Property briefing: After a scare last year caused by OneSavings Bank v Burns, rulings on the validity of assignations of standard securities have favoured the mortgage lending industry

In the spring of 2017, a decision by a sheriff from Banff Sheriff Court on the transfer of mortgage assets (standard securities) between OneSavings Bank and JP Morgan sent a ripple of concern across the mortgage industry.

Husband and wife borrowers, Mr and Mrs Burns, who were aware their mortgage had been acquired by OneSavings Bank, had gone into arrears. As a result, the bank required to take the couple to court in a residential mortgage repossession case.

However, in an unexpected turn of events, the sheriff found that the pursuer had no title to sue the borrowers: OneSavings Bank v Burns [2017] SC BAN 20.

The basis of the decision was that he did not recognise OneSavings Bank as being the rightful assignee of the mortgage it had purchased as part of a portfolio transfer from JP Morgan.

The defenders and their lawyers won the case, arguing that the specific terminology used during the transfer of the standard securities did not adhere to the particular form prescribed by the Conveyancing and Feudal Reform (Scotland) Act 1970. In particular, the sheriff found that OneSavings Bank’s assignation failed to specify the exact sum of money outstanding at the date of the transfer and was therefore invalid.

While the sheriff stressed that he found the couple liable to pay the mortgage debt back to OneSavings Bank, the property would not be able to be repossessed since the assignation did not meet the necessary legal requirements to recognise OneSavings Bank as the rightful assignee. This gave OneSavings Bank no title to seek a warrant to sell Mr and Mrs Burns’s home.

The decision came as a shock for the industry, and the ripple effect was felt by lenders who had purchased standard securities using the very same terminology that had been rejected in OneSavings Bank v Burns. As a result, many lenders were left questioning the validity of their mortgage portfolio purchases.

Serious breach?

However, reassuringly for lenders, the case of Shear v Clipper Holdings, 26 May 2017, a decision by Lord Bannatyne, gave them some hope.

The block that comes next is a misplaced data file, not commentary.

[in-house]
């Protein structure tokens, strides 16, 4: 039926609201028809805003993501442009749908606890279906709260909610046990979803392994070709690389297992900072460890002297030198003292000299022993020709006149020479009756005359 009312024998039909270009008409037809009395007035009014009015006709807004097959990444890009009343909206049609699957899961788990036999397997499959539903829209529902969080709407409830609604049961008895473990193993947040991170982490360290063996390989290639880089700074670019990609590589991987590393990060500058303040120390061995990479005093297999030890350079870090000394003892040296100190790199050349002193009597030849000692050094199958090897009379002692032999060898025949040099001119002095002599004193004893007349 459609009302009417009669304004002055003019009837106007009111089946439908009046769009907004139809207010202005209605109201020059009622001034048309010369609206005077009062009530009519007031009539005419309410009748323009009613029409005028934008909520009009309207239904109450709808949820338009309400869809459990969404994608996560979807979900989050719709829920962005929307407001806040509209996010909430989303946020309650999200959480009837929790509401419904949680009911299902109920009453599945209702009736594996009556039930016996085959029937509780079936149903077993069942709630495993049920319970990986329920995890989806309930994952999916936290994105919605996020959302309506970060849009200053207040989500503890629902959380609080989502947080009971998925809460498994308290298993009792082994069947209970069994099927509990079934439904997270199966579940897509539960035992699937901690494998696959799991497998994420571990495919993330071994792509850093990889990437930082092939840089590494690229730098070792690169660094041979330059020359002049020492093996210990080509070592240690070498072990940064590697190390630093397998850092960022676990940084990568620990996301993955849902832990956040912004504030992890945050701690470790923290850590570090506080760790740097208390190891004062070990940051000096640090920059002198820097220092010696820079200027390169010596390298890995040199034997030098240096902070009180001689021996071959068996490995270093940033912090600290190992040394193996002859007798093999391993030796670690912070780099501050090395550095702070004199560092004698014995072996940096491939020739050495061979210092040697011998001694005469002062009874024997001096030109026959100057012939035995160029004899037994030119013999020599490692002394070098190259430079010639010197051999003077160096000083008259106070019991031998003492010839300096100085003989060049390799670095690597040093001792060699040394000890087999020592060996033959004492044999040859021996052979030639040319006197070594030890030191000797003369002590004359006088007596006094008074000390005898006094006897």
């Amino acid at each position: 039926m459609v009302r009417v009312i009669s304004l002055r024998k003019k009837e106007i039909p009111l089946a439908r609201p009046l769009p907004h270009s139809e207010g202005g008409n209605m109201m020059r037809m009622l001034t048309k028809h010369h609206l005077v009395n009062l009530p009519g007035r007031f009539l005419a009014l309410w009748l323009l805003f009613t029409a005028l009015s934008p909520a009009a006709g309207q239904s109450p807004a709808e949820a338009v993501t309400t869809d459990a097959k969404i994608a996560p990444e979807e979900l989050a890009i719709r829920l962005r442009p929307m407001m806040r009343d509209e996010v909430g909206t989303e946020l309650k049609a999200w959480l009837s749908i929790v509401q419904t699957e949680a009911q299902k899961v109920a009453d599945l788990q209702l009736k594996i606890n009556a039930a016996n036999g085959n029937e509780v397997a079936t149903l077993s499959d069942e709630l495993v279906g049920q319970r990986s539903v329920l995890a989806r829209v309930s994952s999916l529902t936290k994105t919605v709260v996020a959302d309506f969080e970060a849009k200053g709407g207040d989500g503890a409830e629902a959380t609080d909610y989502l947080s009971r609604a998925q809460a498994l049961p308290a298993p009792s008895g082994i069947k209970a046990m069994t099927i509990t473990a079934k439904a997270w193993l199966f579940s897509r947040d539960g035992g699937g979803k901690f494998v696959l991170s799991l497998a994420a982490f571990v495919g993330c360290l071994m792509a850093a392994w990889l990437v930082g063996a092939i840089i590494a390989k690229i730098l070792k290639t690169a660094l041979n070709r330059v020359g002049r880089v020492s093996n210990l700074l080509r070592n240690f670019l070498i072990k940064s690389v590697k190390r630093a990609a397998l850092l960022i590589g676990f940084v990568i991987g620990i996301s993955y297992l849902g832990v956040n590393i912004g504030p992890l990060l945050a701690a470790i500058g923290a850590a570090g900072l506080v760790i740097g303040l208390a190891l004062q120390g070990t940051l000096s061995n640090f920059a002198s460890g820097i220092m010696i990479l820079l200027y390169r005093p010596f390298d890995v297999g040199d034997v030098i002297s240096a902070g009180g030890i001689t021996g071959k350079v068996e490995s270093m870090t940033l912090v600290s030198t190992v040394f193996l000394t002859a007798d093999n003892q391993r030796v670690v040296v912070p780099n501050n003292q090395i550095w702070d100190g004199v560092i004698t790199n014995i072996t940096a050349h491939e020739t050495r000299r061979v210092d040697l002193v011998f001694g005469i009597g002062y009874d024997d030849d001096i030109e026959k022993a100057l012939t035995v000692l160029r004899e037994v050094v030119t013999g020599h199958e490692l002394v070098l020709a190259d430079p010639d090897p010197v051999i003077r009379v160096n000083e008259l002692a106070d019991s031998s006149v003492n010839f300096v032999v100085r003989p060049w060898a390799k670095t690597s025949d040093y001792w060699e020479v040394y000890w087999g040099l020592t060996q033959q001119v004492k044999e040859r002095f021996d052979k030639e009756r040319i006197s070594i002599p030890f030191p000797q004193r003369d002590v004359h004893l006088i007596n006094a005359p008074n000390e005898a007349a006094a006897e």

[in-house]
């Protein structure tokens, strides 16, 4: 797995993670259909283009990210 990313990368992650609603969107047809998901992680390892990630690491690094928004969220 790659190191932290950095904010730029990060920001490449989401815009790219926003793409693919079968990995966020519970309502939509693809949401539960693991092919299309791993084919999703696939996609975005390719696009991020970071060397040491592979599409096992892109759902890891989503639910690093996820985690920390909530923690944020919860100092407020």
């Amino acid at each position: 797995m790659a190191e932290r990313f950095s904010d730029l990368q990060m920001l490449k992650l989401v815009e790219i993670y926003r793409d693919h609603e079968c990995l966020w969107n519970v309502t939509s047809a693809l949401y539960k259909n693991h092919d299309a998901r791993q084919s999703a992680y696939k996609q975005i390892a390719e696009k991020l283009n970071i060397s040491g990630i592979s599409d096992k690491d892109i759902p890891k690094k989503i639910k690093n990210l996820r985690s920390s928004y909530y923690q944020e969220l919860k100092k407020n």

Shear, the pursuer, had granted a security over a substantial commercial property. He was in significant arrears on his loan. He maintained that the assignation of the standard security to Clipper Holdings was invalid, relying on the same argument as had been put forward in OneSavings Bank.

The pursuer argued that the format set out in the 1970 Act should be considered mandatory, and any failure to follow it exactly was fatal and meant the standard security was not effectively transferred to the defenders, Clipper Holdings.

Lord Bannatyne’s judgment, however, was that the courts have, in recent times, adopted a more flexible approach and that a failure to follow statutory procedure does not automatically result in invalidity. Lord Bannatyne exercised fairness and commercial sense in this case, and ruled that the question at issue was the seriousness of the breach.

He considered that the failure to put the exact form of words into the assignation could not be categorised as a serious breach, and expressed the view that it would be unjust to rule in favour of invalidity. If the breach in question led to invalidity, “a sensible result would be wholly frustrated”.

In the result, Lord Bannatyne held that the pursuer was doing “nothing more than relying on a technicality to delay payment” – a delaying tactic. Even more importantly, Lord Bannatyne stated expressly that he disagreed with the decision in OneSavings Bank.

Given the opposing views in these two cases on the legalities surrounding the assignation of standard securities, it was no surprise that uncertainty continued in the market, questioning how the courts would deal with similar cases in the future.

Further support

Two more recent cases indicate that OneSavings Bank may have been a rogue judgment. In Promontoria (Henrico) Ltd v The Firm of Portico Holdings (Scotland) [2018] SC GRE 5, Sheriff Hamilton ruled, unlike Sheriff Mann, that the wording used in the assignation was as close as possible to the required form of words in the circumstances and where an “all sums due” security was concerned.

As a result, the requirements of the 1970 Act were met, meaning the assignation was valid. The sheriff, encouragingly for lenders, went on to note that, had he decided otherwise, he would still have followed the approach of Lord Bannatyne in the Shear case and would have concluded that the omission of the sum outstanding at the date of transfer was not a serious enough breach to be fatal to the validity of the assignation.

The decision provides further, welcome clarification in this area of law. The same decision has also now been reached in a recent decision from Edinburgh Sheriff Court, Clipper Holding II SARL v SF and SFX (Sheriff Holligan, 18 January 2018). This decision is currently under appeal, but is another example of how failure to specify the sum due in an assignation of a security was not fatal to its validity.

Combined with the decision of Lord Bannatyne in Shear, these cases are demonstrating a clear direction of travel away from the anomaly of Sheriff Mann’s ruling. It now appears that OneSavings Bank v Burns will go down in history as a one-off decision not to be followed in the future.  


The Author
Addi Spiers & Lynsey Walker, partners, Addleshaw Goddard Addleshaw Goddard acted for the lenders in the three cases subsequent to OneSavingsBank v Burns
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